But that’s not the whole story. I certainly found The Great Dictator to be uproarious when I first saw it, way back in high school, when CBC-TV (Canadian Broadcasting Corporation -- our equivalent to the BBC) ran a lengthy Sunday series career overview of all of Chaplin’s feature films and shorts. (I also remember my father being a huge fan of Chaplin having seen some of those films in Poland where he was born.) And the movie certainly works with audiences, as I know from having programmed it for the 2003 edition of the Toronto Jewish Film Festival, prompted by the release of Michael Kloft's and Kevin Brownlow's superb documentary The Tramp and the Dictator (2001), which I screened just before the Chaplin film. That doc juxtaposed many startling similarities between Chaplin and Hitler, who were born to similar socio-economic circumstances in the same week in 1889 and whose lives often followed parallel courses, until they became famous, for entirely different reasons. Chaplin’s Little Tramp and Hitler likely were also the most famous mustachioed figures on the planet. (The Tramp and The Dictator is one of the welcome extras on Disc 2 of the Criterion release.)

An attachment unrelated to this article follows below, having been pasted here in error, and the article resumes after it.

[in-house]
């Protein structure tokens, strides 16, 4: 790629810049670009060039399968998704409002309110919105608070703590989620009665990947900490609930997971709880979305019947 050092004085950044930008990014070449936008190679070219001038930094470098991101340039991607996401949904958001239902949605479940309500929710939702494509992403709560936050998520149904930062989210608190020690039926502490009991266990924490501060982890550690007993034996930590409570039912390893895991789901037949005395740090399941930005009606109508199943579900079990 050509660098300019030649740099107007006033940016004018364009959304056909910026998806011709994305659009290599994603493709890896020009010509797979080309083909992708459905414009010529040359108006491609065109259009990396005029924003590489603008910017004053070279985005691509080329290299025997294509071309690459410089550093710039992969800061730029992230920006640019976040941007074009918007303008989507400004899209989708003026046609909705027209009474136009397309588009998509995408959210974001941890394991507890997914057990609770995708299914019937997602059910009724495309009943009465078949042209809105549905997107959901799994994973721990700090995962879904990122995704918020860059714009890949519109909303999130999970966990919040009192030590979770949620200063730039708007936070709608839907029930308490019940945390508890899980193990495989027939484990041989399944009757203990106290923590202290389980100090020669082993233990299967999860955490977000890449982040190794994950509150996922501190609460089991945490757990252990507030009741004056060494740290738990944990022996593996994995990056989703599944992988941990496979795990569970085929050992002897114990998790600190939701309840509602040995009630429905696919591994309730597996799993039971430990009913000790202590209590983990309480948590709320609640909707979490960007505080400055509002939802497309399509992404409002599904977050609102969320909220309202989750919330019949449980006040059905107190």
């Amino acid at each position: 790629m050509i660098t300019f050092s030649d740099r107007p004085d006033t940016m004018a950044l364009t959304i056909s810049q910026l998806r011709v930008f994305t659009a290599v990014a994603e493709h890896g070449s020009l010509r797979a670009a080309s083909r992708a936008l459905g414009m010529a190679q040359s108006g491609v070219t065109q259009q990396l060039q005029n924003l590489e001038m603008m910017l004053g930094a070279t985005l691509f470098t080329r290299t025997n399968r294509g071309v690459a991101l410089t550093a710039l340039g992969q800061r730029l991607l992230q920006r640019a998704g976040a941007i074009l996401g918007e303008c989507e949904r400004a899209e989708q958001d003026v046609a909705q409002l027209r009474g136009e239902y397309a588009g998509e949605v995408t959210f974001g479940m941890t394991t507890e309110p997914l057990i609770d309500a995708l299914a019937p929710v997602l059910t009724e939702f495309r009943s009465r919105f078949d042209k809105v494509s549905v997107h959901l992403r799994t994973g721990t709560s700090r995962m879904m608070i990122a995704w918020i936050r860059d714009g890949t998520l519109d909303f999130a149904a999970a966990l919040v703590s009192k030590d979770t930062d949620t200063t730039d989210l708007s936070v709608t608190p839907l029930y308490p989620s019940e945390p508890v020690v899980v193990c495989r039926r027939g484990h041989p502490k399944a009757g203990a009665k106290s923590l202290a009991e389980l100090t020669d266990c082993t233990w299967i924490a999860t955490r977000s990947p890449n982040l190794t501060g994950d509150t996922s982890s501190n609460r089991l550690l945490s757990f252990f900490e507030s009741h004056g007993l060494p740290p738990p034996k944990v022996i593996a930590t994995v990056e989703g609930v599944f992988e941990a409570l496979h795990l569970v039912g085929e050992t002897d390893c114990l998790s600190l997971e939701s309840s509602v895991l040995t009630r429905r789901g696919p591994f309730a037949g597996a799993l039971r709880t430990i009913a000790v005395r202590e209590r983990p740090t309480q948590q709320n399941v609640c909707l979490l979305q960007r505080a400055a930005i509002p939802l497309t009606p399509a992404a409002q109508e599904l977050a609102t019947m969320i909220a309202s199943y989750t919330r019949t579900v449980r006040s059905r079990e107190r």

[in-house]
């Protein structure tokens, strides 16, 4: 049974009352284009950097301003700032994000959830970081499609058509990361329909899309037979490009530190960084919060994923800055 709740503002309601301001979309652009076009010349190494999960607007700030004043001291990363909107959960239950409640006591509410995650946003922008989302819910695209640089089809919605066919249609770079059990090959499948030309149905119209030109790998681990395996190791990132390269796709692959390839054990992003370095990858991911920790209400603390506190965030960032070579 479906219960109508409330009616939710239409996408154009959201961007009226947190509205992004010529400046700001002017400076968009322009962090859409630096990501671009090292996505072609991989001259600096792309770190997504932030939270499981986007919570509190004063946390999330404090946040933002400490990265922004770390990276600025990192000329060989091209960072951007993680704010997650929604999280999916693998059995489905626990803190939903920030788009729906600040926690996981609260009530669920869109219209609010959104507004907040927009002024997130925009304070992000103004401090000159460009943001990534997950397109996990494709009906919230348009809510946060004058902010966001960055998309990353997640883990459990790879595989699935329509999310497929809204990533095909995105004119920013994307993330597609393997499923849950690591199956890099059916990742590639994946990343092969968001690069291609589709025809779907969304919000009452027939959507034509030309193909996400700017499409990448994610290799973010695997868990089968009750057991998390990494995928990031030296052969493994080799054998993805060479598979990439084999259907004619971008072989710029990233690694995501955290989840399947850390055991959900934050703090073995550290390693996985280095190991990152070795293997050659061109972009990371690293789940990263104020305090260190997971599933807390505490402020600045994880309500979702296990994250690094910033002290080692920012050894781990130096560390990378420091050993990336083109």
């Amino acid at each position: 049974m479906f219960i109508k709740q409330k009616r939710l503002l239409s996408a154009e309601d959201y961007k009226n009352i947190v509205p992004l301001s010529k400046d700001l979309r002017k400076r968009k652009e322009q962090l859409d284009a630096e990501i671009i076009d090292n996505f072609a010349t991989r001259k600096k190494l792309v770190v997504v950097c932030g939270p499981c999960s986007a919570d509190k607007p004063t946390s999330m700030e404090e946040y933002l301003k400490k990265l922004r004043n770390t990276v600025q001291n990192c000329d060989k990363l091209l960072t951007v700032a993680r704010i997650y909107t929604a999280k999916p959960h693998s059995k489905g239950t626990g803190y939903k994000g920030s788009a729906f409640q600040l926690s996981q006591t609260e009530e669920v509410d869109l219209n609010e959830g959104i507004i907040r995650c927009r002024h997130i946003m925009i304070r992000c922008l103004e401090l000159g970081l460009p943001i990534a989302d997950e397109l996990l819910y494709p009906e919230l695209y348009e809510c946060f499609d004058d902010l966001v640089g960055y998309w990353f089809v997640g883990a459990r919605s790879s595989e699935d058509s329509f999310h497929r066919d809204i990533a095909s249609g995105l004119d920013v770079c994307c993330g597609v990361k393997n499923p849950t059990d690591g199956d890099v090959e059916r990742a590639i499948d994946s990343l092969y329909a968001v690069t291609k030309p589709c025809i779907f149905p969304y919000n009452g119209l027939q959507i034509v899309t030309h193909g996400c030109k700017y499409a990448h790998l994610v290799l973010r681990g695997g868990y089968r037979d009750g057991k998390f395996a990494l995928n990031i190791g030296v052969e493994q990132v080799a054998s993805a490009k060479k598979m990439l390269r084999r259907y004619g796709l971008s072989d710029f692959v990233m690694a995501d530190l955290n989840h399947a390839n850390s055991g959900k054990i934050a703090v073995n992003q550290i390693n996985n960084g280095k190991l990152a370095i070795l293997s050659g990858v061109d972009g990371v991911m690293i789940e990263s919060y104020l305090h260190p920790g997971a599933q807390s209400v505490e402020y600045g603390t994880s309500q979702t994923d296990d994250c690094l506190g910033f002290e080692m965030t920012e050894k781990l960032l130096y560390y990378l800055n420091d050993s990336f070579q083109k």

So why didn’t The Great Dictator work for me, as comedy, when I watched it again? I think it may be because, at the end of the day, Chaplin’s directorial skills never quite matched his inventive film persona of The Little Tramp or the simple comic takes that were most effective in his short films such as the anti-war Shoulder Arms (1918) or The Pawnshop (1916). Stretched out to feature length and The Great Dictator runs just slightly over two hours, his comedic lulls and flat direction become more evident. I had an inkling of this weakness on Chaplin’s part when I looked at portions of his famous The Gold Rush (1925) again recently for a class I was teaching on comedy. The well-known scene of Chaplin, whose character is starving, not just eating a shoe but turning it into a comedic gourmet feast, didn’t tickle my funny bone as much as when I first saw it, and that’s one of his best known scenes. (I should add that Modern Times (1936), his finest movie, seems to be an exception to the rule.) So all the remembered ‘great’ scenes in The Great Dictator, such as Hynkel’s lyrical pas de deux with a balloon of the globe or his bending a microphone under the weight of  his public political rants, were now just ho-hum moments in the movie. However, what struck me anew was how powerful some of the serious portions of the movie still were, in particular those addressing the scourge of anti-Semitism.